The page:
Native Village of Kanatak Jail

Native Village of Kanatak Jail Information

Kanatak, an Alutiiq village and for a short time, an oil exploration boom town, is an abandoned village, it remains inhabited in the minds of the Native elders and their offspring that deny Kanatak is dead.Before Kanatak was put on the map, it was once a quiet village with Alutiiq/Russian village whose families lived off the land and sea traveling through the mountain passes to Becharof Lake and down to Egegik, Ugashik and other coastal communities. Kanatak managed to maintain its tribal identity transitioning into the 1920’s and weathering through the oil boom and 1919 pandemic. Families, such as the Amock’s Boskoffsky, Chernikoff, Fred’s Kalmakoff’s, Kosbruk’s, Giacommetti’s, Murphy’s, Rufe’s, Shangin’s Takak’s, Yagi’s, Yagosloff’s Survaloff’s and Zakoff’s, that were captured in the 1939 census are the backbone of ther tribe.Kanatak became synonymous with oil and gas industry in the 1920’s in Alaska, America’s newest frontier, sharing the limelight with only Katella in the entire state of Alaska. Walt Disney even had an interest in the Kanatak oil and gas leases,

Tribe: Native Village of Kanatak

Phone: 907-357-5991

Physical Address:
Native Village of Kanatak Jail
Alaska Regional office
Wasilla, AK 99687

Mailing Address (personal mail):
Inmate's First and Last Name
Native Village of Kanatak Jail
PO Box 876822
Wasilla, AK 99687

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Understanding US Bureau of Indian Affairs

Because the legal system in ‘Indian Country’ operates outside of the legal jurisdiction of the cities, counties and states where the individual Indian Reservations are located, and the land is wholly owned and governed by the Tribes, the jails and detention centers on those lands are maintained and run by the individual Tribes. The police that provide the security and enforce the laws and the courts that mete out justice are also controlled by the individual Tribes.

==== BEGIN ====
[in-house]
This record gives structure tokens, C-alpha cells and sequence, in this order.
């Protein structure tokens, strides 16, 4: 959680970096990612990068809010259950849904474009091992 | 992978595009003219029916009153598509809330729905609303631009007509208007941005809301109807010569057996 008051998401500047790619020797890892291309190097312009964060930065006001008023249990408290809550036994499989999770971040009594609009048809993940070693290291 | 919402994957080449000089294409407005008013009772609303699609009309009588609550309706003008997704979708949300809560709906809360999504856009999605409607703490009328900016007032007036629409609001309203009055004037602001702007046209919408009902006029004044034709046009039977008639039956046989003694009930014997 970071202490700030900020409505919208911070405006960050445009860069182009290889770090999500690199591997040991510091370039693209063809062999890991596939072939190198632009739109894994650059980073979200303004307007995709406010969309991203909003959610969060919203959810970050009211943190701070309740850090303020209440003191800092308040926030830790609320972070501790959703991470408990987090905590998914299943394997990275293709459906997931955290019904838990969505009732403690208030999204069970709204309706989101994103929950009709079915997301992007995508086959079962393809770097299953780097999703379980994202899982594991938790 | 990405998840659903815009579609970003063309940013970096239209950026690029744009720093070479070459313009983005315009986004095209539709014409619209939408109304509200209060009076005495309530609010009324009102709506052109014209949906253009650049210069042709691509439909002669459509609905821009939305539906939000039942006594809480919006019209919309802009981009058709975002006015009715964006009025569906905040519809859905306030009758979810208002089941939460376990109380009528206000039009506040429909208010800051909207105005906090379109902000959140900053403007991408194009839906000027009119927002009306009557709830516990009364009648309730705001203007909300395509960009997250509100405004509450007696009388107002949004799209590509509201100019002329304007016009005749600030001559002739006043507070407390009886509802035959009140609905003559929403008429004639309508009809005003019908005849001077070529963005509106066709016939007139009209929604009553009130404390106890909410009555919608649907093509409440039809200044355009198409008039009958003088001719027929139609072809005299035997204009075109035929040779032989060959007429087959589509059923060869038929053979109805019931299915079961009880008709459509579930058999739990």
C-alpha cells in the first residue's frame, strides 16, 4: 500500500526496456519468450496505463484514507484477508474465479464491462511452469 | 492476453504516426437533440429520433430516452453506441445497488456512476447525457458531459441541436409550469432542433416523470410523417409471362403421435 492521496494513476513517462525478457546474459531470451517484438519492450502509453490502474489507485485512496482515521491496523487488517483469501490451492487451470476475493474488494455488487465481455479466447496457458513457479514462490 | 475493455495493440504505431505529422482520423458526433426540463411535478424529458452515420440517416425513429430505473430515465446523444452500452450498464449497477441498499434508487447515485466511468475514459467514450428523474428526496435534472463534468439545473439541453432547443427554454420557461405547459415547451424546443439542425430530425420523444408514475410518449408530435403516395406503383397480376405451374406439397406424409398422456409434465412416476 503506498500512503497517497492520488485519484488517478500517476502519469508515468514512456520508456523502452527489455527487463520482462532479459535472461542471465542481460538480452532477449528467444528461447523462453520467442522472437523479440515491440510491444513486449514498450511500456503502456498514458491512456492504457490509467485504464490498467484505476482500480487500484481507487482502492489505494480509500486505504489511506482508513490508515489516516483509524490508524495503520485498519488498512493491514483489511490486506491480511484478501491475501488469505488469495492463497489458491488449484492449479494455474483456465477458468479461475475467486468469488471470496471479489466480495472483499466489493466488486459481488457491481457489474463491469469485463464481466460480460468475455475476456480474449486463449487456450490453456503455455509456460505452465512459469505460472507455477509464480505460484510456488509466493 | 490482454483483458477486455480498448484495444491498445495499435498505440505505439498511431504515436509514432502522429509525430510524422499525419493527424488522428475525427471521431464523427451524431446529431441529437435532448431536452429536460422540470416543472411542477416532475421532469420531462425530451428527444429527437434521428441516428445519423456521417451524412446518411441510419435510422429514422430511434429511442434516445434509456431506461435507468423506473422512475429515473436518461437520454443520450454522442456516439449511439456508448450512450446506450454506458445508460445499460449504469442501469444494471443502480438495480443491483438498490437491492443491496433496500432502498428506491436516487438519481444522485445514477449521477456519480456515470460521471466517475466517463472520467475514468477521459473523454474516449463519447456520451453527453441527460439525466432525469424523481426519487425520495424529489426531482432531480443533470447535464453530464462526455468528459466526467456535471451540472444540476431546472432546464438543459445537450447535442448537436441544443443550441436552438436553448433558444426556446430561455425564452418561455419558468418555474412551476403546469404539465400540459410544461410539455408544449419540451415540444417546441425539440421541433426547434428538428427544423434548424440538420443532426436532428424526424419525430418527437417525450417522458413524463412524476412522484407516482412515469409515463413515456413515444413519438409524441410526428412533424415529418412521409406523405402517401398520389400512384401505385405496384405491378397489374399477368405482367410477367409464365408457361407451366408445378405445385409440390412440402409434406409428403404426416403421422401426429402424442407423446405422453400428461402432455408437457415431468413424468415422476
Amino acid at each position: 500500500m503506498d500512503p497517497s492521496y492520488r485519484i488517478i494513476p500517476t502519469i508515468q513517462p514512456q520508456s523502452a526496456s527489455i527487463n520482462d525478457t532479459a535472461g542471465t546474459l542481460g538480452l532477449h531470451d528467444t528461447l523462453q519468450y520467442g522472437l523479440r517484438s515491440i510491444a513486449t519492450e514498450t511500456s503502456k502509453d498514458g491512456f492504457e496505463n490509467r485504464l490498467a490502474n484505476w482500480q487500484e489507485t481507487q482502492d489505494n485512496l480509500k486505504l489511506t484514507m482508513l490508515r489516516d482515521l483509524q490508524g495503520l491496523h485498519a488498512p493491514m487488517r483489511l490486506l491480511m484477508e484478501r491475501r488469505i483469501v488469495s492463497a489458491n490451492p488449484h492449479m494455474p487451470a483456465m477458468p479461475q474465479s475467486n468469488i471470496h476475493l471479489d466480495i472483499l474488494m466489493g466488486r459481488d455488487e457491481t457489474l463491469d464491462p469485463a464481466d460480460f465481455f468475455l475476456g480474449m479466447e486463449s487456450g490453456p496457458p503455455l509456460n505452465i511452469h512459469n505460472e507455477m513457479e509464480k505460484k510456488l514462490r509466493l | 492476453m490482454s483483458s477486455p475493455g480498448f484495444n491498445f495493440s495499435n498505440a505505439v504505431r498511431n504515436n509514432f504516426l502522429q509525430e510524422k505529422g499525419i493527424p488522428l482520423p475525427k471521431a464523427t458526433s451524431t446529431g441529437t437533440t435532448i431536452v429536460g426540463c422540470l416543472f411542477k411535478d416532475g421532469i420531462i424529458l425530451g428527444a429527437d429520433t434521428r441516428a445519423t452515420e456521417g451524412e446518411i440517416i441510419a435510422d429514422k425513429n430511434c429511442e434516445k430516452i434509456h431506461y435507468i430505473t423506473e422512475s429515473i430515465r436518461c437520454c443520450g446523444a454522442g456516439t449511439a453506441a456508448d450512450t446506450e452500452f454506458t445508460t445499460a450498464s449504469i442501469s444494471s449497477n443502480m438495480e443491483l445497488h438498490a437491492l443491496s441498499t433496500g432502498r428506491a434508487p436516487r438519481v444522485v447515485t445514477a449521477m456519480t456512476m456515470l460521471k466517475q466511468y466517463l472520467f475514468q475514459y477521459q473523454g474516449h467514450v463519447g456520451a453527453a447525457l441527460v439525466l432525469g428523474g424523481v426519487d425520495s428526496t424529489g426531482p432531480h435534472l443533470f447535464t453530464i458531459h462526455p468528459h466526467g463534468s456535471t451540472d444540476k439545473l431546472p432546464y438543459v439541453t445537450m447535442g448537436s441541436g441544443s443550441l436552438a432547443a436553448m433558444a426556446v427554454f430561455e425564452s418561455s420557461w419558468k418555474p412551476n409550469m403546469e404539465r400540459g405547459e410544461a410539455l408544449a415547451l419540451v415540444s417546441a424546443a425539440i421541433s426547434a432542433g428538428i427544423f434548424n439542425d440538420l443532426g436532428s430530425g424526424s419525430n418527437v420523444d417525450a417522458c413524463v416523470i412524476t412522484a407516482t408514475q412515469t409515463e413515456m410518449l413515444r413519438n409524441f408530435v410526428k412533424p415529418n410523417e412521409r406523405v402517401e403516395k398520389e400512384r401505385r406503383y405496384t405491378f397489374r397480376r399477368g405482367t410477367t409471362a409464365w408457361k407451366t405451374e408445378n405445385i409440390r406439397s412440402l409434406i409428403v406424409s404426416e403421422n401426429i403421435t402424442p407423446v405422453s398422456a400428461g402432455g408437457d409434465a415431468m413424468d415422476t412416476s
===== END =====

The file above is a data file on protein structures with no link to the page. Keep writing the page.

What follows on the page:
There are over 90 jails and detention centers throughout Indian Country, of which, the Bureau of Indian Affairs (BIA) Office of Justice Services (OJS) staffs and operates a quarter of these facilities. The remainder are operated by Tribes through the PL 93-638, Self-Governance Compacts and a few are fully funded and operated by a tribe. Each jail is unique in operation and location.

Indian Reservation and Tribal laws also fall under the legal jurisdiction of the federal government. If a federal law has been broken, the Department of Justice may get involved. In that case, a convicted person from a crime committed on Indian Lands may be required to serve their time within the BOP (Federal Bureau of Prisons).

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